Ensuring Accessibility for All of Pinellas County

For most of us in Pinellas County, we don’t have to think about how we get to the doctor or grocery store: it just involves our cars and the best roads to get us where we want to go. But what about people who don’t own a car? Or those who can’t drive? Accessibility to basic necessities is something we need to consider not only for ourselves, but for our parents, grandparents and others in our community.

The TD Program serves residents who can’t transport themselves (photo credit: PSTA)

In Pinellas County, according to the state Commission for the Transportation Disadvantaged, almost 15 percent of the population lives in poverty, nearly a quarter of the population is 65 and older and about 15 percent are people with disabilities. The Pinellas County Transportation Disadvantaged (TD) Program is focused on serving low-income residents whose income is below 150 percent of the federal poverty guidelines. These residents are not able to get a ride from household members or others for life-sustaining trips – for example, to medical services, the grocery store or work.

Forward Pinellas works with the Pinellas Suncoast Transit Authority (PSTA) to oversee and implement the TD Program. As the TD Program’s planning agency, Forward Pinellas supports the Local Coordinating Board that oversees the program and collaborates with our partners in the region to explore how we can meet the needs of the transportation disadvantaged across county lines.

Forward Pinellas works with PSTA to develop the Transportation Disadvantaged Service Plan, or TDSP. This service plan guides the TD Program. It provides information on Pinellas County, including transportation disadvantaged needs; the program’s goals, objectives, strategies and measures of effectiveness; service guidelines; and quality assurance guidelines. A new TDSP is developed every five years.

We are currently putting together our TDSP for the next five years and invite you to participate in that process by taking a survey on the TD Program. This survey will help us understand familiarity with the TD Program, how the program is meeting the needs of the TD community and potential improvements we can make to the program. Your input will help us make sure that we continue to plan for the needs of our entire community.

Throughout Florida, counties have transportation disadvantaged programs that provide transportation services to those who are unable to transport themselves. These programs take different shapes depending on where they are in the state. PSTA coordinates the transportation services provided through the Pinellas County TD Program. These include providing reduced cost monthly and 10-day bus passes, door-to-door trips for those physically unable to ride the bus, and group trips provided by non-profit agencies. About 6,000 monthly bus passes are issued each month as part of the TD Program, and an additional 12,000 trips are provided each month through the door-to-door and agency trips.

Another component of the TD Program is TD Late Shift. TD Program participants are able to receive up to 23 free on-demand trips either to or from work, if they have a job that begins or ends between 10 p.m. and 6 a.m. Trips are provided through Uber, United Taxi or Care Ride.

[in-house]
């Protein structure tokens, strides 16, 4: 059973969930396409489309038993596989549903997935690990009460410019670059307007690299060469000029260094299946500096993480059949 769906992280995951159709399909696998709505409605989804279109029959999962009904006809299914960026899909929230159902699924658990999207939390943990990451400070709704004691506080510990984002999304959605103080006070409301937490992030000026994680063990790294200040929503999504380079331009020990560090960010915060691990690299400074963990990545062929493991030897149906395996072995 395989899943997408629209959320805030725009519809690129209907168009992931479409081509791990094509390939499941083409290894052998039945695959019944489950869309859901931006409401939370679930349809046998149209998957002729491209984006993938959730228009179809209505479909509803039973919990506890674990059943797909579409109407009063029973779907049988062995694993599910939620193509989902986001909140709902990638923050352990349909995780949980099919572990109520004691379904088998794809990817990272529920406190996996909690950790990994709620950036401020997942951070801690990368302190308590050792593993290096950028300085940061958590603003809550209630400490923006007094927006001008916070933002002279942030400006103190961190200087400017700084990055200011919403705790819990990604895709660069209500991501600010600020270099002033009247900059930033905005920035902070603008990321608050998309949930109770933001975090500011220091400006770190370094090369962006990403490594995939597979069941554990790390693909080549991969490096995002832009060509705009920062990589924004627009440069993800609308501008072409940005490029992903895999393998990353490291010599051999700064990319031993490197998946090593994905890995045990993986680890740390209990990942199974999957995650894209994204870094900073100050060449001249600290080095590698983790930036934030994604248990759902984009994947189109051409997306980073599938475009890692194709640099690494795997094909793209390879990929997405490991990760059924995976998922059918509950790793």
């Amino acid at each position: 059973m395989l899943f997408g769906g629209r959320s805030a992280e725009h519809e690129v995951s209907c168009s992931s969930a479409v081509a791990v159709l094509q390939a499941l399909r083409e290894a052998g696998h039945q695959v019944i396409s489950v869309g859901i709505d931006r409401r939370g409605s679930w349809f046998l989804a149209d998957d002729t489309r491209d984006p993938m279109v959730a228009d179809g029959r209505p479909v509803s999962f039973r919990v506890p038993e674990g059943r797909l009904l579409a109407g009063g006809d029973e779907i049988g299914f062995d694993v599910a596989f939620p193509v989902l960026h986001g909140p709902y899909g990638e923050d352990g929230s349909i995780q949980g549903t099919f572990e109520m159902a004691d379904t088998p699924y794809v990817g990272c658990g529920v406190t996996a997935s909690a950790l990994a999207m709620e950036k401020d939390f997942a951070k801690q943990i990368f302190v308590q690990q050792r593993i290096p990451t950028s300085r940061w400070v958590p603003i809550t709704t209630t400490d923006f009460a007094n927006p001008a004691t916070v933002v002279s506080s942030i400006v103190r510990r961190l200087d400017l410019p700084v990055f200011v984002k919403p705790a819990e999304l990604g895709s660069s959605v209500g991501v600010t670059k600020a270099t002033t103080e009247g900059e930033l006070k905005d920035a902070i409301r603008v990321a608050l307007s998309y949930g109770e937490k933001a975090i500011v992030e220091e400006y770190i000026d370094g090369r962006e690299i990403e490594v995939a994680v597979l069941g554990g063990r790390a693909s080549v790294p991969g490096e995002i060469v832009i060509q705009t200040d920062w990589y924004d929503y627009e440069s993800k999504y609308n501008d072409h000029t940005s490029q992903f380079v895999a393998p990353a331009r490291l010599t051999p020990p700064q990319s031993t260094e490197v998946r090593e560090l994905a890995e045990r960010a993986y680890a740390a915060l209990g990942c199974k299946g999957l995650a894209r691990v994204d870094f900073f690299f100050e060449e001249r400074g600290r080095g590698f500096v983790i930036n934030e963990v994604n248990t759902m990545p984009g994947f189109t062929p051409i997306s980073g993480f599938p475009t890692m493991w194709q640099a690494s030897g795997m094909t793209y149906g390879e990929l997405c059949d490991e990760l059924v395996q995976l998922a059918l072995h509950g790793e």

As part of integrating land use and transportation planning, Forward Pinellas focuses on accessibility, which includes how we meet the transportation needs of everyone in our community regardless of their means, age or ability.  This includes those who may be transportation disadvantaged due to age, such as children and the elderly, as well as persons with disabilities and those with low incomes. In an AARP survey, 78% of people indicated they want to age in the community where they have lived and developed relationships.

Meeting community accessibility needs includes planning for people who may not currently drive, or those who may not be able to drive in the future. As people continue to want to age in place, we need to be planning for how to accommodate all users of our transportation systems. This is an important consideration for accessibility – how to create, access and maintain local services that help provide a sense of place and community. Ensuring that we think of all potential users is an important piece of Forward Pinellas’s mission.

One Response to “Ensuring Accessibility for All of Pinellas County”

  1. Karen Phinney Kirkpatrick

    The application for receiving a CareRide (discounted ride $5.00 each way) needs to be greatly improved. I was denied initially and went through a three-month process to be approved. Initially, PSTA and TD (Ross Silvers) was requesting I appeal and go in front of a board and share my personal health information. The entire process was overly broad and overly burdensome. I feel many are being denied as they either give up or don’t have the resources or energy to “fight”. I finally have approval through August 2019. No one whom is disabled should have to go through this demeaning process. If the money is there to provide the rides and the applicants are physically disabled and received SSDI, one should not have to “prove it” again by answering the “trick” questions on an application and having their doctor provide the “right” information.

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